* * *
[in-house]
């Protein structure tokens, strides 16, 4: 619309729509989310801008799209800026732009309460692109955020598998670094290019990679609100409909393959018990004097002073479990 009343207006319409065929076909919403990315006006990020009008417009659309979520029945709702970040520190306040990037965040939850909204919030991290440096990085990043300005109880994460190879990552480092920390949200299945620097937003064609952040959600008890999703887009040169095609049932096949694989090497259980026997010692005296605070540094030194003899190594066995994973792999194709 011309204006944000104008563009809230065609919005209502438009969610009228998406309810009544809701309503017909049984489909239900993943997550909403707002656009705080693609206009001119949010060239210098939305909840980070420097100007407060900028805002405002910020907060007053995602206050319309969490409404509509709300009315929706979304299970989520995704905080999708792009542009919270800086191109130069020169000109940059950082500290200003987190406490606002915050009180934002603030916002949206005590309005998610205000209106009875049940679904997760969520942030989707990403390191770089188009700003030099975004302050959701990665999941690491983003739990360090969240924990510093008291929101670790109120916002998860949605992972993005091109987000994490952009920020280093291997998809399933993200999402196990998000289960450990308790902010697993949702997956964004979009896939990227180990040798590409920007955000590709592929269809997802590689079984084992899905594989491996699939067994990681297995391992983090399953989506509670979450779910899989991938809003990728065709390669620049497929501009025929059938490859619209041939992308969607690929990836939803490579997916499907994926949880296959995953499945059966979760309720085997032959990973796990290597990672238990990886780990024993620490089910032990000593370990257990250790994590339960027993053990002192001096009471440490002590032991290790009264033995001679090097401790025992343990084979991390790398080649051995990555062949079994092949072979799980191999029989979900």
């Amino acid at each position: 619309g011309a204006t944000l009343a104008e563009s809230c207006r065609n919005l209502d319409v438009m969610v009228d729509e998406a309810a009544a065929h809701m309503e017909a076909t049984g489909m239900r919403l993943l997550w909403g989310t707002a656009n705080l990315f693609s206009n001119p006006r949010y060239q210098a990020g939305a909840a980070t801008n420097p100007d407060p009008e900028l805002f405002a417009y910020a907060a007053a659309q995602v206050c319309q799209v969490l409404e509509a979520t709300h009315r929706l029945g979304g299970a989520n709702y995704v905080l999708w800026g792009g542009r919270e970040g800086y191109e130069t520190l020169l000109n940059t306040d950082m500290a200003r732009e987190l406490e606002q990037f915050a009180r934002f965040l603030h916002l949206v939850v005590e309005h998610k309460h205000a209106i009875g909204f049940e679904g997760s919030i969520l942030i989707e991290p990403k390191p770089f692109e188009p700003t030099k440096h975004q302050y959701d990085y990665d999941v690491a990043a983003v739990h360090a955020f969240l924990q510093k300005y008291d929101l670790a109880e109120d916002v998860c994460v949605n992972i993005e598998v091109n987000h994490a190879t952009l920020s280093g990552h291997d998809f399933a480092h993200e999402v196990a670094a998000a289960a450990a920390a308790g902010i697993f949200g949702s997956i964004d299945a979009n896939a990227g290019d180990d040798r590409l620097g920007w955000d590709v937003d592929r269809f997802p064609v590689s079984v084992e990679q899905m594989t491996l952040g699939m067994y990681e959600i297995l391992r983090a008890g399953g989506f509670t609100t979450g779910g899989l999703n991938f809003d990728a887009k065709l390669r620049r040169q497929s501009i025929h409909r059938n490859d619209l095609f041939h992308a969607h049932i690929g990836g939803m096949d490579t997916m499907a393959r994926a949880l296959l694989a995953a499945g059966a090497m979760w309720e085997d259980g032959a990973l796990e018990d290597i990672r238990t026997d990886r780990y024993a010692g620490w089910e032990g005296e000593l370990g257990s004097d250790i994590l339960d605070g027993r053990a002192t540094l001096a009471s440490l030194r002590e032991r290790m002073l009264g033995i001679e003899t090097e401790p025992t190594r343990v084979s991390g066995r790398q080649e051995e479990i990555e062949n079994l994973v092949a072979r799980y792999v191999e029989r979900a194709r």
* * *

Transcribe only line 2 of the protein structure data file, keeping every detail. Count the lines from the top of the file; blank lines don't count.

């Protein structure tokens, strides 16, 4: 619309729509989310801008799209800026732009309460692109955020598998670094290019990679609100409909393959018990004097002073479990 009343207006319409065929076909919403990315006006990020009008417009659309979520029945709702970040520190306040990037965040939850909204919030991290440096990085990043300005109880994460190879990552480092920390949200299945620097937003064609952040959600008890999703887009040169095609049932096949694989090497259980026997010692005296605070540094030194003899190594066995994973792999194709 011309204006944000104008563009809230065609919005209502438009969610009228998406309810009544809701309503017909049984489909239900993943997550909403707002656009705080693609206009001119949010060239210098939305909840980070420097100007407060900028805002405002910020907060007053995602206050319309969490409404509509709300009315929706979304299970989520995704905080999708792009542009919270800086191109130069020169000109940059950082500290200003987190406490606002915050009180934002603030916002949206005590309005998610205000209106009875049940679904997760969520942030989707990403390191770089188009700003030099975004302050959701990665999941690491983003739990360090969240924990510093008291929101670790109120916002998860949605992972993005091109987000994490952009920020280093291997998809399933993200999402196990998000289960450990308790902010697993949702997956964004979009896939990227180990040798590409920007955000590709592929269809997802590689079984084992899905594989491996699939067994990681297995391992983090399953989506509670979450779910899989991938809003990728065709390669620049497929501009025929059938490859619209041939992308969607690929990836939803490579997916499907994926949880296959995953499945059966979760309720085997032959990973796990290597990672238990990886780990024993620490089910032990000593370990257990250790994590339960027993053990002192001096009471440490002590032991290790009264033995001679090097401790025992343990084979991390790398080649051995990555062949079994092949072979799980191999029989979900």